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The Booral Hailstorm: Sunday 11th November 2001
by Jimmy Deguara


Looking at the models, Geoff and I deduced that an early start was important on this day as the models were indicating instability early with the best moisture profile at that time. Wind shear was pretty good too. Checking the avnPlotter, we could see that the region around Bulahdelah was set to take off again with an excellent moisture profile particularly early. There was colder air aloft and upper level trough. I had made plans with Mario to chase but he was unable to make it.

We were on our way by 7:30am after rechecking the models. The models had decided to make the situation even more favourable for severe storms. Supercells were also possible.

Raymond Terrace NSW 10:30am

As soon as we arrived into the Central Coast region, we could see early development. And although it looked weak, it was early, and the back building activity excited us. The most important thing, which was Geoff's job, was to check the direction so we could plan an intercept path.

Instead of staying around Raymond Terrace for views, we headed up the Pacific Highway. The storm was to our north west. We stopped in a stopping bay about 10:30am and took quick shots of the side anvil which to me indicated strong pulses of severity. It was clear the storm was moving east as an overall system which I assumed was multicellular activity although individual cells were moving southeast.

Raymond Terrace NSW 10:30am

We headed north along the Buckets Way to Booral. On a side road we waited and watched the development. A lot of low cloud was evidence that there was ample moisture feeding in though it made photography and video opportunities difficult. For a short while, we thought we had totally missed the storm and gone too far north. But the sky darkened toour south and southwest about 11:30am. Geoff heard the first thunder and it was deep rumbling sound. The closer the storm approached, you could tell the storm was severe. Soon a green tinge effect could be observed and the low cloud had basically disappeared. The lightning bolts were strong and the thunder was getting louder. Soon a cell on the northern side exploded and quickly spread an anvil over the top due to the upper level wind shear. I was now weary of the increased danger of lightning stikes.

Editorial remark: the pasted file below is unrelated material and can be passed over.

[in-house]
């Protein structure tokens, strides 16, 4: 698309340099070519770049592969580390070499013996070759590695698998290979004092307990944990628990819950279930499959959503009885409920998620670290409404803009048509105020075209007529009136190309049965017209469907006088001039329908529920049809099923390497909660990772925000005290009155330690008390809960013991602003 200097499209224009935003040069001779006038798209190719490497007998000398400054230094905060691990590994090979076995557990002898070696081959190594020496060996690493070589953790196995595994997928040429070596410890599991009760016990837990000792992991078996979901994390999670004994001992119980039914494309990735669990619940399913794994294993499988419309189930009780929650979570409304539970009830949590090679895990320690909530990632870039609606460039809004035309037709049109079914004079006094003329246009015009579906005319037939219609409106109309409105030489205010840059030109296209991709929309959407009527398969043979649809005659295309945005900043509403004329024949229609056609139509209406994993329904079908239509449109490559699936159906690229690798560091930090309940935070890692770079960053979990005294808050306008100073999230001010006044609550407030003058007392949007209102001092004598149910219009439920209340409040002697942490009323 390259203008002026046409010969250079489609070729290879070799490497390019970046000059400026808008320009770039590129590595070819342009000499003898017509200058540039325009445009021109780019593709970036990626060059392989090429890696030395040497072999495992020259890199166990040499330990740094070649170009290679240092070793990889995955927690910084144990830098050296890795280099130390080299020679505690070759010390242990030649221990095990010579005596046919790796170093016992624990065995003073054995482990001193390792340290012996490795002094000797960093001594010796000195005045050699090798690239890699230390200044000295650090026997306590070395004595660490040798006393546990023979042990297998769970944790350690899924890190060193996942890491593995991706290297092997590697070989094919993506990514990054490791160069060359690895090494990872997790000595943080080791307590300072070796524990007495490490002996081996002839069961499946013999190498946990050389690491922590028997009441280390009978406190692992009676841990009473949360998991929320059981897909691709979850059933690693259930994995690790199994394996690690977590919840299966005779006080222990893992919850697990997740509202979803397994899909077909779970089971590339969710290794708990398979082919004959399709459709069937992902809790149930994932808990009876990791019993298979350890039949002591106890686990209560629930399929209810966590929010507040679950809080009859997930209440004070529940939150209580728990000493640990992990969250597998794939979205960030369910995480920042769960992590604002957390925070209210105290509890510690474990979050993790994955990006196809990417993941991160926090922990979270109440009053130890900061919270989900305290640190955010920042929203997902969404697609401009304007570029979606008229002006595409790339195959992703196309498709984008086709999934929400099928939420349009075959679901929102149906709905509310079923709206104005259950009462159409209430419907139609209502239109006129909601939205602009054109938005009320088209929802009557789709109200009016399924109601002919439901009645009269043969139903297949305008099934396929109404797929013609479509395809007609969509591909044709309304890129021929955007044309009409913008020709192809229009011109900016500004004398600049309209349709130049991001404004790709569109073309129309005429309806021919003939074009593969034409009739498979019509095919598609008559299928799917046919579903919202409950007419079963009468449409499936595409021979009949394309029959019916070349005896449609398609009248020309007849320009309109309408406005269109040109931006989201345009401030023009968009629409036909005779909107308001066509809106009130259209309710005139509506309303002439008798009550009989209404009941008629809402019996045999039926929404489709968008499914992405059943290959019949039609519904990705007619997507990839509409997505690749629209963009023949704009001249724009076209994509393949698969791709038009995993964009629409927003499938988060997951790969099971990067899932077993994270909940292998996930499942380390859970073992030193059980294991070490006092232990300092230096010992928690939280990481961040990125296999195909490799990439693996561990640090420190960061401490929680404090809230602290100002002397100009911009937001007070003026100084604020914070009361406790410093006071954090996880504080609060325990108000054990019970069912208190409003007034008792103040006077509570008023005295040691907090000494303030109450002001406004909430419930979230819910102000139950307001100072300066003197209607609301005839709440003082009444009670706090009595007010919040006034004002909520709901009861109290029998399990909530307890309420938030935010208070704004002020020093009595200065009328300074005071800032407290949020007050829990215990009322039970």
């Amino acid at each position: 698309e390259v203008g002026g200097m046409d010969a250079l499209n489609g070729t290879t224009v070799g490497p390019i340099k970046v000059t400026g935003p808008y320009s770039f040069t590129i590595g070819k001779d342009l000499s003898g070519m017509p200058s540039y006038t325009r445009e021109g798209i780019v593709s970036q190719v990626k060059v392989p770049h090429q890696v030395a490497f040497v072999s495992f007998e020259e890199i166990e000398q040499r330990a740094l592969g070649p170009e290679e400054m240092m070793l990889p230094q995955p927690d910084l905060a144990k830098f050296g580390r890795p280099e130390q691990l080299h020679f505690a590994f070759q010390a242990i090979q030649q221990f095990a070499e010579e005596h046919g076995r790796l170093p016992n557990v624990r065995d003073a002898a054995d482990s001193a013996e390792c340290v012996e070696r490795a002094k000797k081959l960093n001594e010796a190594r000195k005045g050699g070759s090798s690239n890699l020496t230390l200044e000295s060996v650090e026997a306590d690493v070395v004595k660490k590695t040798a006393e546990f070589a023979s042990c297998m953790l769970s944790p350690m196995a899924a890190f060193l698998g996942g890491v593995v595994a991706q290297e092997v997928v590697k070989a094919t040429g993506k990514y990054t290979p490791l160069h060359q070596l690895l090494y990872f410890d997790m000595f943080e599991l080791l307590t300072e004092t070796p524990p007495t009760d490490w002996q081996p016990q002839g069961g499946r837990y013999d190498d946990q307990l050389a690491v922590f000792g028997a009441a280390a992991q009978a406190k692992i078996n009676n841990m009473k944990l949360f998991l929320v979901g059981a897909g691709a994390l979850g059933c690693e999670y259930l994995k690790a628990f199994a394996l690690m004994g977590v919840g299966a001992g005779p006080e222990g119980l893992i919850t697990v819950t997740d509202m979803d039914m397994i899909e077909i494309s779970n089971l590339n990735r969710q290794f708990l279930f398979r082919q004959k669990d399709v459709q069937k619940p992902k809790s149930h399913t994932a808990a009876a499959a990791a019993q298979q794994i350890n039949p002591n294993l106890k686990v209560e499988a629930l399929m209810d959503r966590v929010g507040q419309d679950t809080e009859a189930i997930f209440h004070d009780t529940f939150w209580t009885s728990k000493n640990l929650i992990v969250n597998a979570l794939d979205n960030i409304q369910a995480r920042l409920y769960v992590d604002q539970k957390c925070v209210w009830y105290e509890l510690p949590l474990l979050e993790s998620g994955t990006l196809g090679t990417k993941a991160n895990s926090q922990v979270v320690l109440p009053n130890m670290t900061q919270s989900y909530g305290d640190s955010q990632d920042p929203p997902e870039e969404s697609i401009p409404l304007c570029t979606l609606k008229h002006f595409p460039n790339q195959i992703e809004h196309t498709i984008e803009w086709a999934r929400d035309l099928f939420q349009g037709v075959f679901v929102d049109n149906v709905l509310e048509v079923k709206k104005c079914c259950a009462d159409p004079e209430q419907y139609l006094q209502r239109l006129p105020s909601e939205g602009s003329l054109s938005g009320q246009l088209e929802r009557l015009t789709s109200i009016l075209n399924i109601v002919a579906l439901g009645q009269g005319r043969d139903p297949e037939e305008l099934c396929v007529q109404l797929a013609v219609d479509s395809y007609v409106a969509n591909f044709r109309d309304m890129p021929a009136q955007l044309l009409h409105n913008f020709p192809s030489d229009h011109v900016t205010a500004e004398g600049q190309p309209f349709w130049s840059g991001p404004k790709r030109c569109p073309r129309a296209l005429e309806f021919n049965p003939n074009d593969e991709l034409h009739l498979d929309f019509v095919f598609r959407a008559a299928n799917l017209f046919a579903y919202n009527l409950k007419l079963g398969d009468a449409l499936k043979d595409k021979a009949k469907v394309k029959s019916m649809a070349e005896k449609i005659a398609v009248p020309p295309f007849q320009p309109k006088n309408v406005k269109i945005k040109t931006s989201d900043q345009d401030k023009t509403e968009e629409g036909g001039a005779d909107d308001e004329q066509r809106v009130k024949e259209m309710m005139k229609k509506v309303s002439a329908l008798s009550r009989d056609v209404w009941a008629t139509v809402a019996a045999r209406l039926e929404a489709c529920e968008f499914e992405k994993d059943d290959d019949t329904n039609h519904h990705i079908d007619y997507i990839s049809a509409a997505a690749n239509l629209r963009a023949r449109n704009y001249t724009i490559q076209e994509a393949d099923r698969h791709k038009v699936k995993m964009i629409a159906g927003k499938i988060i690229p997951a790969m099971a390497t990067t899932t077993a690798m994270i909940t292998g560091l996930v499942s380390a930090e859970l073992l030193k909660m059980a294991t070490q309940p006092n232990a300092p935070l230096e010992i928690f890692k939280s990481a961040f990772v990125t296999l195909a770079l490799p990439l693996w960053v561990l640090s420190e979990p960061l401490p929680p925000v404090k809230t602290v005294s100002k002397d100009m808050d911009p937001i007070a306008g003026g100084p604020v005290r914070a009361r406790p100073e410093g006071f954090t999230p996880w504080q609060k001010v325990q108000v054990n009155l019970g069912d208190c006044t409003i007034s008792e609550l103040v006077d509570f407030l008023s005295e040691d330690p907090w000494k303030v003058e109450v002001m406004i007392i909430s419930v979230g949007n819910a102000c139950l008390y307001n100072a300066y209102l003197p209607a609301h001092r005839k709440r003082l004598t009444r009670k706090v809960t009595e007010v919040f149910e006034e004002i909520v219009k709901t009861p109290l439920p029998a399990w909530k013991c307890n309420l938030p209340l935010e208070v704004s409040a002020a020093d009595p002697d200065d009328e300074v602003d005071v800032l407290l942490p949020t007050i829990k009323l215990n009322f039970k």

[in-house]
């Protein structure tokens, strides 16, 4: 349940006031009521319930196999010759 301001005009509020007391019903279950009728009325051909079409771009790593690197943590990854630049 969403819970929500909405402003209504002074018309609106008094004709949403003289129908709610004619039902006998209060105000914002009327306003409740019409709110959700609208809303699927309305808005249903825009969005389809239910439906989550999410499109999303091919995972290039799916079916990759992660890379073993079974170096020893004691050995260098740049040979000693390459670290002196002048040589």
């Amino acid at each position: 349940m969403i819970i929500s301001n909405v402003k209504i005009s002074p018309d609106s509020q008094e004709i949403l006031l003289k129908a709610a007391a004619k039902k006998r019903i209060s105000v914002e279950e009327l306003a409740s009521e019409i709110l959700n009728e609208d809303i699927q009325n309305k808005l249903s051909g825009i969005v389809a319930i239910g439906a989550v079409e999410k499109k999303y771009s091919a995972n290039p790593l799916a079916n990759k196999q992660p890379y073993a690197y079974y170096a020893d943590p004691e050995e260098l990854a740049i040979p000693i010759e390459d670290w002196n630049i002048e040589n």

Suddenly, unprepared, I saw three lightning bolts strike simultaneously with a quick succession of thunder. I was in the vehicle quick smart.

Booral NSW 11:27am

I could see that the storm was making a sharp left move with this latest explosive pulse. We decided to head north ahead of it - stopping when favourable positions arose. The storm was clearly backbuilding so we moved further north. I am unsure whether it was showing supercellular charcteristics by this time. Radar certainly looks interesting and the latest pulse was certainly impressive.

Booral NSW ~12:00pm Booral NSW 12:06pm